Please note: Data values previously published are subject to revision. For more information, refer to the vintage series in ALFRED®.
Financial market stress fell modestly in the latest reporting week. After rising to its highest level in nearly four years in the previous week, the St. Louis Fed Financial Stress Index (STLFSI) measured -0.596 for the week ending Dec. 25, down 0.035 from the previous week. In 2015, the index averaged -1.008, up markedly from the 2014 average of -1.417. (Zero represents normal financial conditions.)
Over the past week, nine of the 18 indicators contributed positively to the weekly change in the index, eight fewer than the previous week. The two largest positive contributions were made by the yield spread between the 3-month Treasury bill and the 3-month Eurodollar (TED) and by the yield spread between 3-month LIBOR and the 3-month overnight index swap spread (LIBOROIS_3mo). Six of the 18 indicators contributed negatively to the weekly change in the index, six more than the previous week. The two largest negative contributions were made by the Chicago Board Options Exchange Market Volatility Index (VIX) and by the Merrill Lynch Bond Market Volatility Index (Mlynch_BMVI_1mo).
Over the past year, 14 of the 18 indicators made a positive contribution to the index, one fewer than the previous week. The two largest positive contributions over the past year were made by the Merrill Lynch High-Yield Corporate Master II Index (Mlynch_HighYld_MasterII) and by the yield spread between the Merrill Lynch High-Yield Corporate Master II Index and the 10-year Treasury security (HighYield_CRS). Two indicators made a negative contribution over the past year, the larger being the Mlynch_BMVI_1mo.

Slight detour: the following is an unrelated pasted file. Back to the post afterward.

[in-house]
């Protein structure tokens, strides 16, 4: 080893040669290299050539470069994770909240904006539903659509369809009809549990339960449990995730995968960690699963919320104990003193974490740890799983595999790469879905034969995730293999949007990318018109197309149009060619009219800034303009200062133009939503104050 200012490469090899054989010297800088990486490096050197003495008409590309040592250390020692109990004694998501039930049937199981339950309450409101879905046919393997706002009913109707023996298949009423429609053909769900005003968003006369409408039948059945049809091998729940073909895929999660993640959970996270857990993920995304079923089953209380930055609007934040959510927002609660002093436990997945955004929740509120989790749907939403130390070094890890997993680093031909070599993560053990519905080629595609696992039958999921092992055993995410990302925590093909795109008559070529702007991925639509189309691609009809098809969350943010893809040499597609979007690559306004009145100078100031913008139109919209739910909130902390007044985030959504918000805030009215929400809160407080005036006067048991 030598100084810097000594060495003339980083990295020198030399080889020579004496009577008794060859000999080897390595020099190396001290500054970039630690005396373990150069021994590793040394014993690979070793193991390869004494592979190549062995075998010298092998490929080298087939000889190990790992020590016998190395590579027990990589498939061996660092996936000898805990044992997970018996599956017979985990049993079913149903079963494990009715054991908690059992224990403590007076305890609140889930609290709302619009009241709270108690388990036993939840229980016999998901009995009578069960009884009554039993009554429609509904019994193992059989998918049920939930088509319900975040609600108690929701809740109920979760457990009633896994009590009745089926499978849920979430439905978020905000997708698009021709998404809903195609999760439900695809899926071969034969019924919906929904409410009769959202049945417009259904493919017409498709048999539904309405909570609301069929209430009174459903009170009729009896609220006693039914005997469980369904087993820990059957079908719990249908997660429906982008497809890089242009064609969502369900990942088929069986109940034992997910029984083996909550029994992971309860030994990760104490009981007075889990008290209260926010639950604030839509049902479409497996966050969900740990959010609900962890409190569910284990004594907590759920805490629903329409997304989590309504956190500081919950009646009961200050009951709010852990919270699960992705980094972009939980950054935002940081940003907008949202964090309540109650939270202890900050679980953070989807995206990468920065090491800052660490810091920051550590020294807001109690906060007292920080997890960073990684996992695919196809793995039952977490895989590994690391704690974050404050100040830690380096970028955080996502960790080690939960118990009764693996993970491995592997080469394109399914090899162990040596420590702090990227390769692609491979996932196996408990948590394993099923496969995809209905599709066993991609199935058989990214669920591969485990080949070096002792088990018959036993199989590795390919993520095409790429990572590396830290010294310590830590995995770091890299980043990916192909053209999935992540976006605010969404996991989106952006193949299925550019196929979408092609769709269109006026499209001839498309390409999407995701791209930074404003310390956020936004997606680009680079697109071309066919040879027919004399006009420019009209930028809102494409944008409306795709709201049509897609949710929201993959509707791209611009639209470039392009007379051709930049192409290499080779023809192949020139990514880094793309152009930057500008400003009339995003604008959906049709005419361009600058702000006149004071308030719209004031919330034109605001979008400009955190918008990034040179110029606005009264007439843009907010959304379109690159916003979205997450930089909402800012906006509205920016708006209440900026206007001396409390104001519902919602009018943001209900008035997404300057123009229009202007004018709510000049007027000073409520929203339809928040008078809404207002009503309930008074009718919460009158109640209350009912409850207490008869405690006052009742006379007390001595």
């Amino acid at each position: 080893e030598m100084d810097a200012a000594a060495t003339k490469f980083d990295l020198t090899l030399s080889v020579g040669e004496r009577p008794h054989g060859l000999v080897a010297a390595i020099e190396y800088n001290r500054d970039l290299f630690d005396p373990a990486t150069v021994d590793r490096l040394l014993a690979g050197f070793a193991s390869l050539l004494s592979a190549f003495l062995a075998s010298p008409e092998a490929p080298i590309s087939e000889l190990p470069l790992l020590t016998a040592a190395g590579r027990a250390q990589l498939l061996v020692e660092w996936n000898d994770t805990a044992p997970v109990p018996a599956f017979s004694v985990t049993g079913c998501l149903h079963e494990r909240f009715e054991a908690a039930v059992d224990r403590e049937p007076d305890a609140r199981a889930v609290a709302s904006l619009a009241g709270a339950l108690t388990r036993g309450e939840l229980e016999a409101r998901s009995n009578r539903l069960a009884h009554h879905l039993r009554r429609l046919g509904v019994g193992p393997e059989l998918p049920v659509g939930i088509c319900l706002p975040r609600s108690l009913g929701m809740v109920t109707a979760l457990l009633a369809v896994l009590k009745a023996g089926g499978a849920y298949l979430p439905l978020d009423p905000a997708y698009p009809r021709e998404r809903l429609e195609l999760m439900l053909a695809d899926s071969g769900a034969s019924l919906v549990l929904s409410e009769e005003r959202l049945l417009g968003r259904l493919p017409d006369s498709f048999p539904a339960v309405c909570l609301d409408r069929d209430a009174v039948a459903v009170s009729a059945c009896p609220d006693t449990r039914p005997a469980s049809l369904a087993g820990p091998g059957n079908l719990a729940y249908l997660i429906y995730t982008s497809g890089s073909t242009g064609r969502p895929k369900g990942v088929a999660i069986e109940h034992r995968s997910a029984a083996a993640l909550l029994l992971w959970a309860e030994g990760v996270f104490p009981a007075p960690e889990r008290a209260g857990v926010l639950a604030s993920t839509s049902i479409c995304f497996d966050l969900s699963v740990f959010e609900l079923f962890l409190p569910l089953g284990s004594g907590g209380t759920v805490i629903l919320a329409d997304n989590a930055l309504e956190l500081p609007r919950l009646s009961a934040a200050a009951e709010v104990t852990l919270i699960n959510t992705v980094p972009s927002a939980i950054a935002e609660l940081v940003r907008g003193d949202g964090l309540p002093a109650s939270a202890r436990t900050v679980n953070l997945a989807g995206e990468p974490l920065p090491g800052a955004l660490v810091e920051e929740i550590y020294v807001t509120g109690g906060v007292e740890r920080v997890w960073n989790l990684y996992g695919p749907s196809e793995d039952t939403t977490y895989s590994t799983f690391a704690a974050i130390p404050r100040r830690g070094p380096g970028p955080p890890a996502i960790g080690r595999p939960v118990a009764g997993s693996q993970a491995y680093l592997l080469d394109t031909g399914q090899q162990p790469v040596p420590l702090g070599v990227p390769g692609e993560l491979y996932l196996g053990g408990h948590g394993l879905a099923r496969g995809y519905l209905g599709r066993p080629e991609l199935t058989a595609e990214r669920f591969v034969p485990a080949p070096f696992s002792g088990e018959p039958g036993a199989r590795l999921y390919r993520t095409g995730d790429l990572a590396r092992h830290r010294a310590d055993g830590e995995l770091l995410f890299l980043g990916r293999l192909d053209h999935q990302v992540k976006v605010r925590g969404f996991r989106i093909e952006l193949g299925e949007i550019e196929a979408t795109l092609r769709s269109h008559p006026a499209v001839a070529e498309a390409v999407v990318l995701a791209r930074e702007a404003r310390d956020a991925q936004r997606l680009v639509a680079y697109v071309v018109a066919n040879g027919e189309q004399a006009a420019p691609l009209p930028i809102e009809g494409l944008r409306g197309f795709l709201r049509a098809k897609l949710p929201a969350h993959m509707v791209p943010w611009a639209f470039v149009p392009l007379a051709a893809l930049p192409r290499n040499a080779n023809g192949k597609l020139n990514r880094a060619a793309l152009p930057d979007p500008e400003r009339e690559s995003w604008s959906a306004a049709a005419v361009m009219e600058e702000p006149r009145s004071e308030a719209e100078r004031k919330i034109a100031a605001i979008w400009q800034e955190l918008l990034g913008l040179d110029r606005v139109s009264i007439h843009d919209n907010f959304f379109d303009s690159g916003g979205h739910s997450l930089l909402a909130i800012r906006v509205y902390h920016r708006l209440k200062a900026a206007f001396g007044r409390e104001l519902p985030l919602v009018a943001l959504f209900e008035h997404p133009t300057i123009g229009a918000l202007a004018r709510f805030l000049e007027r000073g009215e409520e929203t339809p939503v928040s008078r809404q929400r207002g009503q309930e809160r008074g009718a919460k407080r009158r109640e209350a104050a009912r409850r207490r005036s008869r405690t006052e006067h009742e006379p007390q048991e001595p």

For an explanation of the 18 component variables in the STLFSI, refer to the STLFSI Key.
The STLFSI measures the degree of financial stress in the markets and is constructed from 18 weekly data series: seven interest rate series, six yield spreads and five other indicators. Each of these variables captures some aspect of financial stress. Accordingly, as the level of financial stress in the economy changes, the data series are likely to move together.
How to interpret the index
The average value of the index, which begins in late 1993, is designed to be zero. Thus, zero is viewed as representing normal financial market conditions. Values below zero suggest below-average financial market stress, while values above zero suggest above-average financial market stress.
Note that the bar charts plot the change in the contribution from one week to the next or from the current week compared to the value 52 weeks earlier.
FRED (Federal Reserve Economic Data) is the main economic database of the Federal Reserve Bank of St. Louis.